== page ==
In the next couple of years, you are on course to make three small mistakes that are very costly: failing to take the seminar with your advisors and instead taking one with the hostile guy, going to grad school in Ohio rather than California, and failing to build up an immunity to iocaine powder prior to getting in a death match with the Sicilian. At least you don’t get embroiled in a land war in Asia, though the country does.
I hope this helps and wish you (me) the best of all timelines.

Originally posted on Quora here: https://www.quora.com/You-get-to-restart-your-life-at-any-age-however-you-would-have-no-recollection-of-being-any-older-All-you-will-be-allowed-to-bring-with-you-is-a-letter-What-will-you-write-in-that-letter/answer/Scott-Gosnell

Thursday, March 12, 2020

Some thoughts on the pandemic and panic

1. Fear and anxiety work on a bell curve. Up to a point, you're more and more likely to take action. Above that point, you're less and less likely to do so. It's good to ride the peak of that wave without going over.
2. This is going to last longer than you think it will. For the US, the pandemic clock started ticking on or around March 1st. We're currently in Week 2. If we're lucky, we have about 10 weeks to go for the peak of this. Do the things that you are able to sustain for 10+ weeks.
3. Those safety measures need to be done at a hygienic level. You don't have to go off-grid or live in a biocontainment suit. You need to wash your hands as well and as often as you should have been doing all along (but who does that in normal times, really?), stop going to public events, and live quietly at home for a while.
4. If you're under the age of 50, are not a healthcare worker, and are not immunocompromised, there's little threat to your life individually, nor to the lives of your children. Even if you are in one of the three high-risk groups above, you are more likely than not to survive coronavirus.
5. There is, however, an enormous threat to the lives of the surrounding community. It's not an epidemic they'll be talking about in 1000 years, like the Black Plague, which killed 1/3rd of Europe, but it's like the 1918 flu, which killed 2% and which we're still talking about 100 years later. Do not fool around.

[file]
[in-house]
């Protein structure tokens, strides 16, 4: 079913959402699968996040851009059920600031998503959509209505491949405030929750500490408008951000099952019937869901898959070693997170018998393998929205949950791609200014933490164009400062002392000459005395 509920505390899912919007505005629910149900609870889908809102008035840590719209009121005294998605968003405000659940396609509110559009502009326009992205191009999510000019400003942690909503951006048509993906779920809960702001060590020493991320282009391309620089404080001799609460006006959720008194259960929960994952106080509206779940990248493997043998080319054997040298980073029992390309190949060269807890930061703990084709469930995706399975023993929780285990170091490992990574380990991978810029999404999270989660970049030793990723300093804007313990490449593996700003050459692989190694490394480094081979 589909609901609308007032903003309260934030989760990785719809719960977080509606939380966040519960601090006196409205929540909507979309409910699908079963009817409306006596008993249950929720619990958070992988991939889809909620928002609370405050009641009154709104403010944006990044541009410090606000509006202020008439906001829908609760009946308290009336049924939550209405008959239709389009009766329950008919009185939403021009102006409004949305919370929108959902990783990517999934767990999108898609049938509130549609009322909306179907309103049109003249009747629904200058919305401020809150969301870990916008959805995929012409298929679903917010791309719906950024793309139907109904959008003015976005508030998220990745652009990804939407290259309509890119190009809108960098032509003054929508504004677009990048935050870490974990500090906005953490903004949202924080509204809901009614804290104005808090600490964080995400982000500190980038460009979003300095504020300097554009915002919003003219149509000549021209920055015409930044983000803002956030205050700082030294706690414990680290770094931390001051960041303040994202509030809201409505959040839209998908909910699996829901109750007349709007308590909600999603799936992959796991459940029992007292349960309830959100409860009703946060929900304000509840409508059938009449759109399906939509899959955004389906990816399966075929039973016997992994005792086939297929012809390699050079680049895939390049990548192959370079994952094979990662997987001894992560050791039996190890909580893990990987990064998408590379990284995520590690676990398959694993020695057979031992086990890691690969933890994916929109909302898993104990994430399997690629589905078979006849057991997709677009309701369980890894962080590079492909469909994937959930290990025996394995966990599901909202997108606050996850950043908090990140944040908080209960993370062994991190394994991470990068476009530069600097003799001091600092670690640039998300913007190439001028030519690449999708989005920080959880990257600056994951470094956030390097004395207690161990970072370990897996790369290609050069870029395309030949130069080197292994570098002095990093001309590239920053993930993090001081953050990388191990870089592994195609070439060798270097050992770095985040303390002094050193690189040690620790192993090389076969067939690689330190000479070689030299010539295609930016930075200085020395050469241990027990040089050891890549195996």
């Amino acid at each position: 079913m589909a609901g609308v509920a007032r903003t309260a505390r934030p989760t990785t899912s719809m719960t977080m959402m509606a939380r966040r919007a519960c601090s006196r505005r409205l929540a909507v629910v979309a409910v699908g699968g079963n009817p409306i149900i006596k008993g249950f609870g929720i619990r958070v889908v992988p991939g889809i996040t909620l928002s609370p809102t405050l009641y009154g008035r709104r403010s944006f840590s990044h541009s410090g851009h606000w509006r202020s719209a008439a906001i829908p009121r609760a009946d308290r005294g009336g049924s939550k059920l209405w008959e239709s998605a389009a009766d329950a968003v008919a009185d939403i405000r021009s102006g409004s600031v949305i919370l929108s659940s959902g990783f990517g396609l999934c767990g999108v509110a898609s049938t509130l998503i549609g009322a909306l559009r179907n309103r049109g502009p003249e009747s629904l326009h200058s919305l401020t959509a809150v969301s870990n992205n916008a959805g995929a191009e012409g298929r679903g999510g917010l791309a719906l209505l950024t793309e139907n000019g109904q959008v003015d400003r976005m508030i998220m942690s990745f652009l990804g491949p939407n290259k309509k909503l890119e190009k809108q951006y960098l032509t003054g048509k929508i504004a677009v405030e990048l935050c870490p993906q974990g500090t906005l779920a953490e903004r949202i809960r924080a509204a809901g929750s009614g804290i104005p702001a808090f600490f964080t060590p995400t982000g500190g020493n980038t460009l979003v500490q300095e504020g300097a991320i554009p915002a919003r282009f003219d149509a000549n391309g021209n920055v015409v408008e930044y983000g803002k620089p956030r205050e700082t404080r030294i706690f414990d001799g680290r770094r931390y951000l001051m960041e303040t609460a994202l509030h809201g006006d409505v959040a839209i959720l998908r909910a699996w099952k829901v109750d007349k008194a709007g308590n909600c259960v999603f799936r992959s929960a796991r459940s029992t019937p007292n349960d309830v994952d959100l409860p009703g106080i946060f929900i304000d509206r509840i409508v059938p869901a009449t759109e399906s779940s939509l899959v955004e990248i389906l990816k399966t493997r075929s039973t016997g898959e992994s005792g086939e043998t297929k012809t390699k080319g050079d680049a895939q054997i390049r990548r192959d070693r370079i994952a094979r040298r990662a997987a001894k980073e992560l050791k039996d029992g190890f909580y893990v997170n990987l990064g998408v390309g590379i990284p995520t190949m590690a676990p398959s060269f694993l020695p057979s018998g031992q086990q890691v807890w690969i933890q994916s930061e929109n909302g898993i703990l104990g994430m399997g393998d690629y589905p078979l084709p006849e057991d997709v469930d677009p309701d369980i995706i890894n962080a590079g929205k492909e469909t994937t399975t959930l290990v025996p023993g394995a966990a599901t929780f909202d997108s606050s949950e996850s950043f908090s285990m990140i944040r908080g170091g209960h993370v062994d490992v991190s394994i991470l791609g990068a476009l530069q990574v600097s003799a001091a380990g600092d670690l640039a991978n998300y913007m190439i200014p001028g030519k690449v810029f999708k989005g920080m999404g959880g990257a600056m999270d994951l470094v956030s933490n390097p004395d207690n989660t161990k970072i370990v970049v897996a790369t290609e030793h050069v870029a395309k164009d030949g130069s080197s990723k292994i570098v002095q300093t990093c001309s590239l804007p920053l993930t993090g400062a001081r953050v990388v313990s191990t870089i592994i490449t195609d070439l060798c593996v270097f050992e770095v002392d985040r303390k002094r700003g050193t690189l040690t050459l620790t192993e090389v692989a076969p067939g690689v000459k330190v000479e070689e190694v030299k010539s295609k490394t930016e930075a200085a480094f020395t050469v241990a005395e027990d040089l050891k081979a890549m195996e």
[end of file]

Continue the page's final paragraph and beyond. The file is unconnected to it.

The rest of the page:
6. The disease is enormously contagious, and is most contagious before symptoms hit. This is what makes it a systemic or community risk, rather than an idiosyncratic or individualized risk.
7. We're going to get through this one way or another. We will get through it best if we can all be rational and thoughtful about our neighbors and our community (oh no).
8. A mediocre effort sustained for 10 weeks beats a maximum effort of 1 week followed by 9 weeks of neglect. Individually mediocre efforts coupled with an excellent national and community effort will see us through.
BONUS: This is going to happen again, sooner rather than later, so maybe give Medicare for All or another universal health care program a bit of a push through Congress, so we're better prepared next time.

Tuesday, February 25, 2020

Election 2020: The Democratic Primaries

I'll reiterate here what I've been saying everywhere else, which is that the only way you're going to find the strongest candidate is to have all the possible nominees fight it out until one of them wins the majority of votes. That's the traditional method, and it's the method that works.

Beyond that, everything is just supposition and conjecture and hot air. Nobody knows anything.

I'm hoping enough voters start picking Elizabeth Warren to make her the frontrunner again, because I think she's the best person for the job, but you may have a different opinion. That's fine.

All of the remaining candidates beat Trump in head-to-head matchups. He's upside down in popularity numbers. Could he win if we're not careful? Sure, but I'd rather be where we are now, winning by ten points than vice versa.

Right now, there are many, many pundits saying that "Bernie can't win" or "a centrist can't win", either or both of which actually mean that the pundit could not imagine voting for such a candidate. I tell you, it's the same every time. When your guy or gal is in the lead, it's "Vote Blue No Matter Who" and when your guy or gal loses, it's "Screw you guys, I'm going home." 

At the same time, we're working on social media time, where snap judgments are the rule of the day. People want this process to be over so they can get on with dumping Trump out of office. 

Everybody's going to have to calm down and let the process work itself out. We're going to have a much better idea of where things stand by the end of March. Worst case, we've got another three months of wrangling to do until the convention in June.

Whatever happens, there's local work to be done. Vote in the primaries. Vote in the general. Work on behalf of the downticket candidates. 

And engage in some self-care now so you're ready for the general.

Sunday, June 23, 2019

Links for Later 6-23-19